A steady hardening of the global property and casualty reinsurance market has not materialized in June and July renewals as competition and plentiful capital dampen pricing gains.
Capacity remains plentiful and even strengthened through the second quarter, dampening upward pressure on reinsurance pricing, according to reinsurance broker Guy Carpenter & Co. Property rates might have been expected to see strong rises given the catastrophe losses in 2011, but Guy Carpenter said that, coming into 2012, capital was about the same as a year earlier, despite the losses.
Excess capital was evident in both June and July renewals. Florida renewals showed lower price increases than many in the market anticipated, according to Guy Carpenter.
"Catastrophe losses have been relatively limited for the reinsurance sector to date in 2012. As a result, we have seen a continued improvement in the sectors dedicated capital position, which has mitigated price increases," said David Flandro, global head of business intelligence. "As we enter hurricane season, we will continue to track catastrophe activity, reserving and asset-side issues in our analysis of pricing trends for the remainder of the year."
Guy Carpenter estimates that between US$6 billion and $8 billion of outside capital entered the reinsurance market since the catastrophes of 2011.
"In 2011 the industry experienced one of its most challenging years due to the tremendous volume of catastrophe losses across the globe," said Lara Mowery, head of global property specialty for Guy Carpenter. "With light losses to date in 2012, July 1 property renewals are marked by disciplined underwriting amid plentiful capacity. Based on the impact of July increases in 2011 and available capacity, pricing trends have moderated."
Among reinsurers, there is disappointment over the lack of upward price movement. Richard Brindle, chief executive of Lancashire Holdings Ltd., indicated in an earnings conference call that he is skeptical about optimistic pronouncements by others in the market that conditions are hardening. "We have watched with bemusement as company after company has come out with bullish rating commentaries on the [June 1 and July 1] U.S. cat renewals," he said, adding that renewals "were at best flat and probably slightly down in our view."
Brindle said Lancashire viewed the Jan. 1 and April 1 catastrophe and retrocession renewals as the best opportunities for pricing, while viewing midyear renewals "with some caution." Outside catastrophe lines, Brindle said reinsurance markets were "broadly stable" elsewhere.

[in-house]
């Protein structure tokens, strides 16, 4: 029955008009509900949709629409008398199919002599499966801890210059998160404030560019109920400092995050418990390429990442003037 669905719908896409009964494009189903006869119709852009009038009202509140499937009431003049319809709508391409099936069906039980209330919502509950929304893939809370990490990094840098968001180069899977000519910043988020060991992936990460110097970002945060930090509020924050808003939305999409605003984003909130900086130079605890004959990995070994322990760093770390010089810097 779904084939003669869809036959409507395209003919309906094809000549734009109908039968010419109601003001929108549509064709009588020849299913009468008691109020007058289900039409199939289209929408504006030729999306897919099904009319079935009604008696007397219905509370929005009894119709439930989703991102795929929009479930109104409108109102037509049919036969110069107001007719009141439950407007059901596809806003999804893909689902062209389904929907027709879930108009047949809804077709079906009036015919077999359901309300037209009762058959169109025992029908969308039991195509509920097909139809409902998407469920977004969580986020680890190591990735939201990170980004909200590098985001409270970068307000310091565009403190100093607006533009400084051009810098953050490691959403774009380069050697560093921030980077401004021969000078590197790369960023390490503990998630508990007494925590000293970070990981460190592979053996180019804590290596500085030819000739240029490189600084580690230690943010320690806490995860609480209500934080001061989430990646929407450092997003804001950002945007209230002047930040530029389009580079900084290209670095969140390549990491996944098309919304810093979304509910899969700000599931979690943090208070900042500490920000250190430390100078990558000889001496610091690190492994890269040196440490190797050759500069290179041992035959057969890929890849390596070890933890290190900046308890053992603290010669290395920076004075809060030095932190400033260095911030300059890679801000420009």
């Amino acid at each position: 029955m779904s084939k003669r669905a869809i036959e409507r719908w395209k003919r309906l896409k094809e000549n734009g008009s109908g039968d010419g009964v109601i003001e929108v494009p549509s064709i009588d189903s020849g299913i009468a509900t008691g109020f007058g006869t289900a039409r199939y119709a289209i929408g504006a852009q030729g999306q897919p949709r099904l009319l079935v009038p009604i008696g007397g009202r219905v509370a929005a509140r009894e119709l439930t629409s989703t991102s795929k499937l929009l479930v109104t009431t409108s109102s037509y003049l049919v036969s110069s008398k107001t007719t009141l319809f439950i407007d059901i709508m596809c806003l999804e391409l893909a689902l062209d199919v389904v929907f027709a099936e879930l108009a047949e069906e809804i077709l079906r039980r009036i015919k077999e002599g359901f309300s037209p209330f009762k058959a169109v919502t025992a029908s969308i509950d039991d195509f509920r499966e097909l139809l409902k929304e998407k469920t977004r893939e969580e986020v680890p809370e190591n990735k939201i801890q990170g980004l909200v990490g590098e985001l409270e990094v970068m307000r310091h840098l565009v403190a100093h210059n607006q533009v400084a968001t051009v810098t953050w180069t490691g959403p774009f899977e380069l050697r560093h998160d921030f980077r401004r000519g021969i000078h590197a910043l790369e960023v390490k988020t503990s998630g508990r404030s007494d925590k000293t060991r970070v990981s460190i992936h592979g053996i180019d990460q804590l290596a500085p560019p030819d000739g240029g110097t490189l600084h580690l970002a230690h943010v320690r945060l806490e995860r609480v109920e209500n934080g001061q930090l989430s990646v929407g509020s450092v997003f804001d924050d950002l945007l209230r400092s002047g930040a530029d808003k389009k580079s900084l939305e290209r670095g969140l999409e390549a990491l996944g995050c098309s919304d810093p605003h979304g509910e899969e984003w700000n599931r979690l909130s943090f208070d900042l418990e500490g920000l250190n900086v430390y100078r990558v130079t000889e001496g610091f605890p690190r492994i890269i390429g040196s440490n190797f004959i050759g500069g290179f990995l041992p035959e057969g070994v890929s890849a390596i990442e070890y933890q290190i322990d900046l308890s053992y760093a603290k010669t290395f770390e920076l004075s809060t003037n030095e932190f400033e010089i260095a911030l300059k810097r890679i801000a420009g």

Chief Underwriting Officer Alex Maloney said Lancashire noted 2011's catastrophe experience showed up in April renewals, when the group's property catastrophe excess of loss line saw premiums rise from US$9.7 million to $41.8 million, "with Japanese cedants accounting for $36.3 million, including Japanese interests abroad covers."
June catastrophe renewals were also up, though Lancashire cut its exposure to Australia, a move partly offset by business from a "major New Zealand client," said Maloney.
Maloney pointed to the difficulty of controlling for "secondary cat peril losses" experienced in 2011, such as U.S. tornadoes, the floods in Thailand and the tsunami in Japan as reasons for Lancashire's decision in June to close out its direct and facultative account and onshore energy businesses. He said these risks and the associated contingent business interruption exposures "are very difficult to model and quantify."
There are "pockets of opportunity" in some reinsurance lines, but Brindle is not convinced the market is turning decisively. "Broadly, we feel that this is a stage of the cycle that calls for patience and discipline," he said. Much may depend on how the windstorm season plays out, but Brindle said Lancashire will focus on "right-sizing out capital position through special dividends."
Guy Carpenter also found some rate gains in casualty lines, but in places such as Australia and New Zealand, reinsurers "were constrained in their efforts to raise rates to offset declines in investment income."
Victor Peignet, chief executive of Scor SE's property and casualty reinsurance segment, said in an earnings conference call that, concerning casualty lines Scor has backed out of, "we do not think the moment has arrived to re-enter those markets." Overall, Peignet said Scor is making good growth progress in "a P&C market that is relatively disciplined, although it is not changing as much as we would like in response to the global environment."
For Scor, June and July renewals saw prices rise an average 3% (Best's News Service, July 24, 2012). Growth in the Latin America-Caribbean market and in specialty lines contributed to a 24% rise in premiums at constant exchange rates.
Scor SE, Lancashire Insurance Co. Ltd. and Lancashire Insurance Co. (UK) Ltd. all currently have a Best's Financial Strength Rating of A (Excellent).